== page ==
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I was accused earlier by Andrew Bowie of being a bit miserable in my Budget speech—of failing to point out the good things in the Budget. Well, it is pretty easy to be miserable with a miserable Budget, but I did welcome the freeze on whisky duty and the support for electric vehicles, among other things. There were slim pickings, but I did my best to be positive wherever I possibly could. But how rich is it to hear that accusation from those on the Government Benches? They would rather turn to stone than welcome the fact that Scotland’s crime level is at a 42-year low; welcome the best accident and emergency performance in the UK; or welcome that 100,000 small and medium-sized businesses pay no business rates at all, thanks to the Scottish Government’s small business bonus. And what about the 70% of people in Scotland who are now paying less tax, or the lowest-paid people who are paying less tax? Or our record social house building programme, with council houses being put in place to fill the Government’s deficit?
It is clear for all to see that austerity lives on for those who can least afford it. In delivering this Bill, the Government continue their attacks on the poorest in our society. In my response to the Budget, I recounted many ways in which the Government are failing to deliver for Scotland—for our workers, industry and people. My hon. Friend Kirsty Blackman said earlier that the Chancellor admitted that the Government would need to look at “a different approach” on the economy; if and when the Prime Minister fails to secure a deal with the European Union, this Bill will not be worth the vellum it is printed on.
After a decade, Tory austerity is far from over. Scotland’s block grant for 2019-20 is down £2 billion in real terms compared with 2010-2011. The paltry £2.7 billion for universal credit does nothing for people currently struggling and goes nowhere near reversing the years and billions of pounds of social security cuts that people have endured. After five and a half years of this failed experiment in the highlands, after seeing the misery that people have endured on universal credit in Inverness and the surrounding area, and after having ignored not just me but all the agencies, including the Government’s own support agencies, this Government should hang their heads in shame that they are not doing something to help people instead of continuing to punish them in this way.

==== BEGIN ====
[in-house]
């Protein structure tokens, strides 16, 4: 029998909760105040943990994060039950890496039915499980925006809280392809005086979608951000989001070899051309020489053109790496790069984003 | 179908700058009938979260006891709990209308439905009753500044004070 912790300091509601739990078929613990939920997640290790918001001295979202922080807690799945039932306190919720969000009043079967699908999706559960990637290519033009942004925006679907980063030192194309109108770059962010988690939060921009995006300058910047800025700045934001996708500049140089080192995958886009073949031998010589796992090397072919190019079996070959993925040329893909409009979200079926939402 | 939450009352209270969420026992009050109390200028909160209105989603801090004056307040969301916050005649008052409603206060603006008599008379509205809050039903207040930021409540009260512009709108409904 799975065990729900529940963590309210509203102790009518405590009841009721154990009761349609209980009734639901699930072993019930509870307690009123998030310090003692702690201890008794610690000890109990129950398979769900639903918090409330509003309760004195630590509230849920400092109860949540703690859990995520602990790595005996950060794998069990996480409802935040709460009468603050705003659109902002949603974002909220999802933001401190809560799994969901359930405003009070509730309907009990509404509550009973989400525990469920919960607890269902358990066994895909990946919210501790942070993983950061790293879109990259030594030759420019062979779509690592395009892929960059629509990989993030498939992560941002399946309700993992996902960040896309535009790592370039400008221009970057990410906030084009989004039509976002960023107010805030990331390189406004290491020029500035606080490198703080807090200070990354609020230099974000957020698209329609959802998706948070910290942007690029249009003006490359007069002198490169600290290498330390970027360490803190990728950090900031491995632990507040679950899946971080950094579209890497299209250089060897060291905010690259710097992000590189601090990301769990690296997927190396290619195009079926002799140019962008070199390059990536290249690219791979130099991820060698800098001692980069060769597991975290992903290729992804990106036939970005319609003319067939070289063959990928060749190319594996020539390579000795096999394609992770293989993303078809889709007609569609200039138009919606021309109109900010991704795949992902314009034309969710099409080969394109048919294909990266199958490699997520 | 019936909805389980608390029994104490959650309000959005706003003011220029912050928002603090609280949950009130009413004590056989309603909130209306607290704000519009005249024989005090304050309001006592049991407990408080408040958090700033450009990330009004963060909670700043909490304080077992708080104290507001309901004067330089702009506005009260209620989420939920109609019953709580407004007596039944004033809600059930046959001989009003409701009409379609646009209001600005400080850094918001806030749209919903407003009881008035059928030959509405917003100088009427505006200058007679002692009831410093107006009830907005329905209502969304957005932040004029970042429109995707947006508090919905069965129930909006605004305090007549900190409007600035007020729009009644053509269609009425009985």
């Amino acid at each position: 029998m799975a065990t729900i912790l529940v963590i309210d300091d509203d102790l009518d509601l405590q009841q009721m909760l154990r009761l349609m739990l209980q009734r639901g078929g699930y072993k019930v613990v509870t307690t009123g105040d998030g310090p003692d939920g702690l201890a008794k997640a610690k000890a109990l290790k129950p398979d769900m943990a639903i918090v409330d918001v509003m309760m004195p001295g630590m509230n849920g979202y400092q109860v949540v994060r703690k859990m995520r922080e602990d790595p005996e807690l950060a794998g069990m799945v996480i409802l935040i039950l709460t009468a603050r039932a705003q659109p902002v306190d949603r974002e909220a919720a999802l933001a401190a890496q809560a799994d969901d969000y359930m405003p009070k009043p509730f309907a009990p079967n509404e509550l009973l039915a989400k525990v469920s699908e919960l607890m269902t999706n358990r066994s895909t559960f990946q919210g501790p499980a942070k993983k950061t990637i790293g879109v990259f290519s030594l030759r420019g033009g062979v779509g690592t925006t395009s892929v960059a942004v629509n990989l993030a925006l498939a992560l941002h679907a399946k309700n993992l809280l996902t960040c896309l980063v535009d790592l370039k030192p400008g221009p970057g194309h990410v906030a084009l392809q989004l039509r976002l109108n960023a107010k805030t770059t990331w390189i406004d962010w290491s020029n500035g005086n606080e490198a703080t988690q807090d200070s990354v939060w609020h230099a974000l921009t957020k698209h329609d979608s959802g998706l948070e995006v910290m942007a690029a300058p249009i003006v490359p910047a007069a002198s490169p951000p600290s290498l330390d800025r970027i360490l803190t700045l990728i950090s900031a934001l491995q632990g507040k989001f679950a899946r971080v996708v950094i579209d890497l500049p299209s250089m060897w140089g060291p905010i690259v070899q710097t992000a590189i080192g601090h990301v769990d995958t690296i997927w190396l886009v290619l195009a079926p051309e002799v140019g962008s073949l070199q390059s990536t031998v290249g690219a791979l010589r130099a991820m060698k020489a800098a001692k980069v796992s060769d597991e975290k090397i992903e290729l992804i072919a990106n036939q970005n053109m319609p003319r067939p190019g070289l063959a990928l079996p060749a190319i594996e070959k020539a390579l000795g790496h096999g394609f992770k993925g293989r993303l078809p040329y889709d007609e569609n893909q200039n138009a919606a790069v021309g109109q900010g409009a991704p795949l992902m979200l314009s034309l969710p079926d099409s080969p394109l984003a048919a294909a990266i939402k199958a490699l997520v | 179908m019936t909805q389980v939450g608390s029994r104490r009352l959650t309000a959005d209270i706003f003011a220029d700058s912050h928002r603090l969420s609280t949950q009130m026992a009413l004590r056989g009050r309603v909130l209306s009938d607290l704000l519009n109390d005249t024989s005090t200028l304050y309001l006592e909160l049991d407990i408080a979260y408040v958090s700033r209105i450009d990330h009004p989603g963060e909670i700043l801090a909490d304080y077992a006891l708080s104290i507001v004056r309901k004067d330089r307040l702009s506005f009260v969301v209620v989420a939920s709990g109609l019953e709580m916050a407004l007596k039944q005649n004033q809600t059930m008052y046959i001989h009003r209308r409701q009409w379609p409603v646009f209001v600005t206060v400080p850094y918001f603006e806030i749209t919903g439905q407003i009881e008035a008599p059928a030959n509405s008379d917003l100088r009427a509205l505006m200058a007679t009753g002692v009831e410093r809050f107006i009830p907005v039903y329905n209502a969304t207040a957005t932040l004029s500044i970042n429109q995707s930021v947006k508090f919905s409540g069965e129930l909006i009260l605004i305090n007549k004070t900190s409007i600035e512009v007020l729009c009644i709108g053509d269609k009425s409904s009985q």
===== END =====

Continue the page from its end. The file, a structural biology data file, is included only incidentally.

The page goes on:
In contrast, the Scottish Government are helping those on low and modest incomes. This Tory Budget gives tax cuts to the richest. The Scottish Government, in the face of austerity, are building an economy of the future, with measures to unlock innovation and productivity. They do that while the Government in Westminster recklessly pursue, at the very best, a bad Brexit for the nations of the UK—actually it is looking more like a disaster that they are pursuing. The Tories should accept that the only way to minimise the damage to jobs, the economy and business is to stay in the customs union and the single market.
As my hon. Friend the Member for Aberdeen North asked earlier, where is the oil and gas sector deal? After £350 billion in tax revenues, the industry deserves better; it needs the sector deal. The news of yet another nuclear failure with the withdrawal of Toshiba underlines the fix that this Government are in over their Paris climate change commitments. Having betrayed Peterhead and having pulled the rug from under the industry three years ago, incidentally wasting £100 million in the process, this Government must now make a proper serious commitment to carbon capture and storage.